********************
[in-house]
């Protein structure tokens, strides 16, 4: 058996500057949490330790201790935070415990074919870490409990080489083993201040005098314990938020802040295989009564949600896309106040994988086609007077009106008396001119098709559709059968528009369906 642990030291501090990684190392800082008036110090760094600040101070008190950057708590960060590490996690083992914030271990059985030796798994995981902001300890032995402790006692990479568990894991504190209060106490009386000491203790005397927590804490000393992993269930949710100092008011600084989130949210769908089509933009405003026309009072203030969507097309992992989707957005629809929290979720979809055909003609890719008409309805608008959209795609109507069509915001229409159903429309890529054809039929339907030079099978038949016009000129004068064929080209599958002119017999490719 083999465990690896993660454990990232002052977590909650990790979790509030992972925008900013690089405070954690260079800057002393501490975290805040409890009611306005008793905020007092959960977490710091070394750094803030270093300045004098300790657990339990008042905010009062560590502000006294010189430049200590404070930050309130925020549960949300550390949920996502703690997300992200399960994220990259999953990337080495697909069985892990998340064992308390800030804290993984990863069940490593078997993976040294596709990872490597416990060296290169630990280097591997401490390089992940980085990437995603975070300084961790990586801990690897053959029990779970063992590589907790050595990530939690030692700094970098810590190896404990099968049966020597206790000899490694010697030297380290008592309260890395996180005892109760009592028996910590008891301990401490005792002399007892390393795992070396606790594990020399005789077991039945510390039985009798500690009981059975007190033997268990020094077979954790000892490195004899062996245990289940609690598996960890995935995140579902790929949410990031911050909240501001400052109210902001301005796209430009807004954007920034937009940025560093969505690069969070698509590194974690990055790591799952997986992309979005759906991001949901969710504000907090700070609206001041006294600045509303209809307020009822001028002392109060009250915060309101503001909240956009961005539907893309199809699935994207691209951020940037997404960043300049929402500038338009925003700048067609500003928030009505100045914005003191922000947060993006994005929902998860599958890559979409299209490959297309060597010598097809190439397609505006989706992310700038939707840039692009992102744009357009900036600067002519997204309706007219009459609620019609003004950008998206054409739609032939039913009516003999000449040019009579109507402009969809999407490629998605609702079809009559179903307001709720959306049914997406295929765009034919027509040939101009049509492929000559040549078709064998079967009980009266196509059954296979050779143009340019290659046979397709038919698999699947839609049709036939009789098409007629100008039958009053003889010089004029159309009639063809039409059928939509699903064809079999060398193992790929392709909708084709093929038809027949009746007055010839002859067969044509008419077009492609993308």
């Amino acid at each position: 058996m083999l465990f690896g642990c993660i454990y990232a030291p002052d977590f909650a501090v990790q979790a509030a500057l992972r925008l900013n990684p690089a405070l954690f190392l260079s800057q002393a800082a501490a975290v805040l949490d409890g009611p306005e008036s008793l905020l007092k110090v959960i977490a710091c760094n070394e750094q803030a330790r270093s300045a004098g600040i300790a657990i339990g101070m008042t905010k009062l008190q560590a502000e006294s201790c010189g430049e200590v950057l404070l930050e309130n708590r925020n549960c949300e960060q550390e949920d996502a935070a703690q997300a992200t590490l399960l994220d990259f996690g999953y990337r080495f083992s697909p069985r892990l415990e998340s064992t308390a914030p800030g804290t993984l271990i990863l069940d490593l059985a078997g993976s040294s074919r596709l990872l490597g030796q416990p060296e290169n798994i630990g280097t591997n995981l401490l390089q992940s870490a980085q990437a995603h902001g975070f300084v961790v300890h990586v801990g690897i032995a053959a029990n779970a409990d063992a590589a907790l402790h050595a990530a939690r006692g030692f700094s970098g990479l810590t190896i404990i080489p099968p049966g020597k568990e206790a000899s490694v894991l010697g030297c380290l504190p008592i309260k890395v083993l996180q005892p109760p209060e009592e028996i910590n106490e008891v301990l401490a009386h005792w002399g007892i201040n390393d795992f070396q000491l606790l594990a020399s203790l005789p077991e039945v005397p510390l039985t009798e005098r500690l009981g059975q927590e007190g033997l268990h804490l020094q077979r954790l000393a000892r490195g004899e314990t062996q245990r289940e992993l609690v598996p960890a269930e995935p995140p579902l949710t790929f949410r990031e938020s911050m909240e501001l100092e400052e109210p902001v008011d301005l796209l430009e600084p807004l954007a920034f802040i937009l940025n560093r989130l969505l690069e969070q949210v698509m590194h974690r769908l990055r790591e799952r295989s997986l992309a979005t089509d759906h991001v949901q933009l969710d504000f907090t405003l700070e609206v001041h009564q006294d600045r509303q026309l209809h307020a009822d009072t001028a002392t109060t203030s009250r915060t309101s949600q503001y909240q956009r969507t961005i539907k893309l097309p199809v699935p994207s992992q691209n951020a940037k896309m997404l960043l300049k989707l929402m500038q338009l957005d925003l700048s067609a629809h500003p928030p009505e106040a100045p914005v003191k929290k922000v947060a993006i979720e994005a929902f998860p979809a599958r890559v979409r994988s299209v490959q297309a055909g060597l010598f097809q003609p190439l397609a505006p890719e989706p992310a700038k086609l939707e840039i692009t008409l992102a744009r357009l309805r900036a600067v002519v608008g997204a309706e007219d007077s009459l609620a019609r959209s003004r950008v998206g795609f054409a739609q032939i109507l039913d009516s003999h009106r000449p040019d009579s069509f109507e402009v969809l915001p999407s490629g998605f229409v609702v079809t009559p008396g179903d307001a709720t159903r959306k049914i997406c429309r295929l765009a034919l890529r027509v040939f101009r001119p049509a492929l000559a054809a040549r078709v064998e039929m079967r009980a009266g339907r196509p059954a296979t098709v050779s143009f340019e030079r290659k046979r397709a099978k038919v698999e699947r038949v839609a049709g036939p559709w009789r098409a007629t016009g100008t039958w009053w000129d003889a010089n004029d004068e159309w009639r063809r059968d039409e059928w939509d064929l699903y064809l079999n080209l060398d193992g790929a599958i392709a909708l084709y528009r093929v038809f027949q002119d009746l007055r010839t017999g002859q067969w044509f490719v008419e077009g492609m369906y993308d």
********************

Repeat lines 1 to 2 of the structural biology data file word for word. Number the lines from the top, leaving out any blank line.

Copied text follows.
[in-house]
């Protein structure tokens, strides 16, 4: 058996500057949490330790201790935070415990074919870490409990080489083993201040005098314990938020802040295989009564949600896309106040994988086609007077009106008396001119098709559709059968528009369906 642990030291501090990684190392800082008036110090760094600040101070008190950057708590960060590490996690083992914030271990059985030796798994995981902001300890032995402790006692990479568990894991504190209060106490009386000491203790005397927590804490000393992993269930949710100092008011600084989130949210769908089509933009405003026309009072203030969507097309992992989707957005629809929290979720979809055909003609890719008409309805608008959209795609109507069509915001229409159903429309890529054809039929339907030079099978038949016009000129004068064929080209599958002119017999490719 083999465990690896993660454990990232002052977590909650990790979790509030992972925008900013690089405070954690260079800057002393501490975290805040409890009611306005008793905020007092959960977490710091070394750094803030270093300045004098300790657990339990008042905010009062560590502000006294010189430049200590404070930050309130925020549960949300550390949920996502703690997300992200399960994220990259999953990337080495697909069985892990998340064992308390800030804290993984990863069940490593078997993976040294596709990872490597416990060296290169630990280097591997401490390089992940980085990437995603975070300084961790990586801990690897053959029990779970063992590589907790050595990530939690030692700094970098810590190896404990099968049966020597206790000899490694010697030297380290008592309260890395996180005892109760009592028996910590008891301990401490005792002399007892390393795992070396606790594990020399005789077991039945510390039985009798500690009981059975007190033997268990020094077979954790000892490195004899062996245990289940609690598996960890995935995140579902790929949410990031911050909240501001400052109210902001301005796209430009807004954007920034937009940025560093969505690069969070698509590194974690990055790591799952997986992309979005759906991001949901969710504000907090700070609206001041006294600045509303209809307020009822001028002392109060009250915060309101503001909240956009961005539907893309199809699935994207691209951020940037997404960043300049929402500038338009925003700048067609500003928030009505100045914005003191922000947060993006994005929902998860599958890559979409299209490959297309060597010598097809190439397609505006989706992310700038939707840039692009992102744009357009900036600067002519997204309706007219009459609620019609003004950008998206054409739609032939039913009516003999000449040019009579109507402009969809999407490629998605609702079809009559179903307001709720959306049914997406295929765009034919027509040939101009049509492929000559040549078709064998079967009980009266196509059954296979050779143009340019290659046979397709038919698999699947839609049709036939009789098409007629100008039958009053003889010089004029159309009639063809039409059928939509699903064809079999060398193992790929392709909708084709093929038809027949009746007055010839002859067969044509008419077009492609993308």